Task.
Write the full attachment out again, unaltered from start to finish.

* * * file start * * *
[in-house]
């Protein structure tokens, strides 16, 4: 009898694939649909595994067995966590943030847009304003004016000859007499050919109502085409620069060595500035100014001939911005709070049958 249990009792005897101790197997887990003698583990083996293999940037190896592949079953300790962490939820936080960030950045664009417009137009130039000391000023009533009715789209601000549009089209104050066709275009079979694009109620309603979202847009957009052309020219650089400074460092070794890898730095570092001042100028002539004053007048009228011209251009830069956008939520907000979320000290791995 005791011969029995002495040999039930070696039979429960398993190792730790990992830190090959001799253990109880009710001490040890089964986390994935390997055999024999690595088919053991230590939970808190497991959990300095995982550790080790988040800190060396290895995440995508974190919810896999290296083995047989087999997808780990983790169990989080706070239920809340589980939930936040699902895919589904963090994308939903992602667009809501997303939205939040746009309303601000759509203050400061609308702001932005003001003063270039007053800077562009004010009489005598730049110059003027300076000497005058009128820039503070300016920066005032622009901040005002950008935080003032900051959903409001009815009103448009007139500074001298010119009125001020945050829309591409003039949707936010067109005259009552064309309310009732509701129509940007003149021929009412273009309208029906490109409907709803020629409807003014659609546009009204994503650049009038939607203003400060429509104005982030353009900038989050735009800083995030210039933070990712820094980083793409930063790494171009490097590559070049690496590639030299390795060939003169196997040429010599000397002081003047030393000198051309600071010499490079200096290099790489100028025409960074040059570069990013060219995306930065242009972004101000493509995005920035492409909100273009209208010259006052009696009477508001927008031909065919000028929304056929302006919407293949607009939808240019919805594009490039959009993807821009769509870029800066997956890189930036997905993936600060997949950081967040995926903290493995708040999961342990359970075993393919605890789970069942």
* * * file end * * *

[in-house]
């Protein structure tokens, strides 16, 4: 009898694939649909595994067995966590943030847009304003004016000859007499050919109502085409620069060595500035100014001939911005709070049958 249990009792005897101790197997887990003698583990083996293999940037190896592949079953300790962490939820936080960030950045664009417009137009130039000391000023009533009715789209601000549009089209104050066709275009079979694009109620309603979202847009957009052309020219650089400074460092070794890898730095570092001042100028002539004053007048009228011209251009830069956008939520907000979320000290791995 005791011969029995002495040999039930070696039979429960398993190792730790990992830190090959001799253990109880009710001490040890089964986390994935390997055999024999690595088919053991230590939970808190497991959990300095995982550790080790988040800190060396290895995440995508974190919810896999290296083995047989087999997808780990983790169990989080706070239920809340589980939930936040699902895919589904963090994308939903992602667009809501997303939205939040746009309303601000759509203050400061609308702001932005003001003063270039007053800077562009004010009489005598730049110059003027300076000497005058009128820039503070300016920066005032622009901040005002950008935080003032900051959903409001009815009103448009007139500074001298010119009125001020945050829309591409003039949707936010067109005259009552064309309310009732509701129509940007003149021929009412273009309208029906490109409907709803020629409807003014659609546009009204994503650049009038939607203003400060429509104005982030353009900038989050735009800083995030210039933070990712820094980083793409930063790494171009490097590559070049690496590639030299390795060939003169196997040429010599000397002081003047030393000198051309600071010499490079200096290099790489100028025409960074040059570069990013060219995306930065242009972004101000493509995005920035492409909100273009209208010259006052009696009477508001927008031909065919000028929304056929302006919407293949607009939808240019919805594009490039959009993807821009769509870029800066997956890189930036997905993936600060997949950081967040995926903290493995708040999961342990359970075993393919605890789970069942």